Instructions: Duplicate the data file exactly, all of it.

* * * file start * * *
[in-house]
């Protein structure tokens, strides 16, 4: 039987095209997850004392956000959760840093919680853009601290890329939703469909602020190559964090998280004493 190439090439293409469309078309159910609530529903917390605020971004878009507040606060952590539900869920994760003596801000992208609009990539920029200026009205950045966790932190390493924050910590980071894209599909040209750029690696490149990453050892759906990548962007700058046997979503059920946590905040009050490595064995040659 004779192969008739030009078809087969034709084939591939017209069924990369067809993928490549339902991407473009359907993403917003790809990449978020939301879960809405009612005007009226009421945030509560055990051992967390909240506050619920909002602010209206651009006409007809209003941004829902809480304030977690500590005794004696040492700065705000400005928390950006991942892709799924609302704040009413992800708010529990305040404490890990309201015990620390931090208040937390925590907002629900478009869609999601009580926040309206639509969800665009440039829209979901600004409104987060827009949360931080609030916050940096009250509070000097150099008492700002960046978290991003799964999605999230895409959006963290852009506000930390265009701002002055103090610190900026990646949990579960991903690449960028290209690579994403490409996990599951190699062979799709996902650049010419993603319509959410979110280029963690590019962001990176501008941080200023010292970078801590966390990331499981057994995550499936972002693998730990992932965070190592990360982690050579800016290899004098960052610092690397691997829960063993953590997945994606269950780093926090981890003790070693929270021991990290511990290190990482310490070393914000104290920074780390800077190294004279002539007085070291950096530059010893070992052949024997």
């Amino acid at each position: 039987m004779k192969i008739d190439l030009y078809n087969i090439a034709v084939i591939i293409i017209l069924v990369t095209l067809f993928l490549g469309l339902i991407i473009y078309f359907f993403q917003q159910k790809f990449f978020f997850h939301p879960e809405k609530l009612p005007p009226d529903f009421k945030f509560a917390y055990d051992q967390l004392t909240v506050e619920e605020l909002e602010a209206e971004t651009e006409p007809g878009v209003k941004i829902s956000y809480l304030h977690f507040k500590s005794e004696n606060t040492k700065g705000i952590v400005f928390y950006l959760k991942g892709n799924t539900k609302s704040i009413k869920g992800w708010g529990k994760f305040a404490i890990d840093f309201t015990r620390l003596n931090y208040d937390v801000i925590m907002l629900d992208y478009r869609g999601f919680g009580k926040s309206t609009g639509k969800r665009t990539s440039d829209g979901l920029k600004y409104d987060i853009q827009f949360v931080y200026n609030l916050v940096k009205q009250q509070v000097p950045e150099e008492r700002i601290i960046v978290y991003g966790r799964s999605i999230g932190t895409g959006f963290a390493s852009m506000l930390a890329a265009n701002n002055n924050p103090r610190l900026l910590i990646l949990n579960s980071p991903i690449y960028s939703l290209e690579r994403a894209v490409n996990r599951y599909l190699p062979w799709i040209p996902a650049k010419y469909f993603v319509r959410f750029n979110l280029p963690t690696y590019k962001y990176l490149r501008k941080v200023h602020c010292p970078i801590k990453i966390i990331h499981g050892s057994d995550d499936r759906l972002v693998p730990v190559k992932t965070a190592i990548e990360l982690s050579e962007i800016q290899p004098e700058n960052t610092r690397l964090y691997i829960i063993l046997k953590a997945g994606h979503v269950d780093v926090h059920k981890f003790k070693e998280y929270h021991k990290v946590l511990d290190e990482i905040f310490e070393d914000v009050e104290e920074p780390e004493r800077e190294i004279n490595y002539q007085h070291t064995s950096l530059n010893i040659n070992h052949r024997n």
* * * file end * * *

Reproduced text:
[in-house]
């Protein structure tokens, strides 16, 4: 039987095209997850004392956000959760840093919680853009601290890329939703469909602020190559964090998280004493 190439090439293409469309078309159910609530529903917390605020971004878009507040606060952590539900869920994760003596801000992208609009990539920029200026009205950045966790932190390493924050910590980071894209599909040209750029690696490149990453050892759906990548962007700058046997979503059920946590905040009050490595064995040659 004779192969008739030009078809087969034709084939591939017209069924990369067809993928490549339902991407473009359907993403917003790809990449978020939301879960809405009612005007009226009421945030509560055990051992967390909240506050619920909002602010209206651009006409007809209003941004829902809480304030977690500590005794004696040492700065705000400005928390950006991942892709799924609302704040009413992800708010529990305040404490890990309201015990620390931090208040937390925590907002629900478009869609999601009580926040309206639509969800665009440039829209979901600004409104987060827009949360931080609030916050940096009250509070000097150099008492700002960046978290991003799964999605999230895409959006963290852009506000930390265009701002002055103090610190900026990646949990579960991903690449960028290209690579994403490409996990599951190699062979799709996902650049010419993603319509959410979110280029963690590019962001990176501008941080200023010292970078801590966390990331499981057994995550499936972002693998730990992932965070190592990360982690050579800016290899004098960052610092690397691997829960063993953590997945994606269950780093926090981890003790070693929270021991990290511990290190990482310490070393914000104290920074780390800077190294004279002539007085070291950096530059010893070992052949024997």
């Amino acid at each position: 039987m004779k192969i008739d190439l030009y078809n087969i090439a034709v084939i591939i293409i017209l069924v990369t095209l067809f993928l490549g469309l339902i991407i473009y078309f359907f993403q917003q159910k790809f990449f978020f997850h939301p879960e809405k609530l009612p005007p009226d529903f009421k945030f509560a917390y055990d051992q967390l004392t909240v506050e619920e605020l909002e602010a209206e971004t651009e006409p007809g878009v209003k941004i829902s956000y809480l304030h977690f507040k500590s005794e004696n606060t040492k700065g705000i952590v400005f928390y950006l959760k991942g892709n799924t539900k609302s704040i009413k869920g992800w708010g529990k994760f305040a404490i890990d840093f309201t015990r620390l003596n931090y208040d937390v801000i925590m907002l629900d992208y478009r869609g999601f919680g009580k926040s309206t609009g639509k969800r665009t990539s440039d829209g979901l920029k600004y409104d987060i853009q827009f949360v931080y200026n609030l916050v940096k009205q009250q509070v000097p950045e150099e008492r700002i601290i960046v978290y991003g966790r799964s999605i999230g932190t895409g959006f963290a390493s852009m506000l930390a890329a265009n701002n002055n924050p103090r610190l900026l910590i990646l949990n579960s980071p991903i690449y960028s939703l290209e690579r994403a894209v490409n996990r599951y599909l190699p062979w799709i040209p996902a650049k010419y469909f993603v319509r959410f750029n979110l280029p963690t690696y590019k962001y990176l490149r501008k941080v200023h602020c010292p970078i801590k990453i966390i990331h499981g050892s057994d995550d499936r759906l972002v693998p730990v190559k992932t965070a190592i990548e990360l982690s050579e962007i800016q290899p004098e700058n960052t610092r690397l964090y691997i829960i063993l046997k953590a997945g994606h979503v269950d780093v926090h059920k981890f003790k070693e998280y929270h021991k990290v946590l511990d290190e990482i905040f310490e070393d914000v009050e104290e920074p780390e004493r800077e190294i004279n490595y002539q007085h070291t064995s950096l530059n010893i040659n070992h052949r024997n």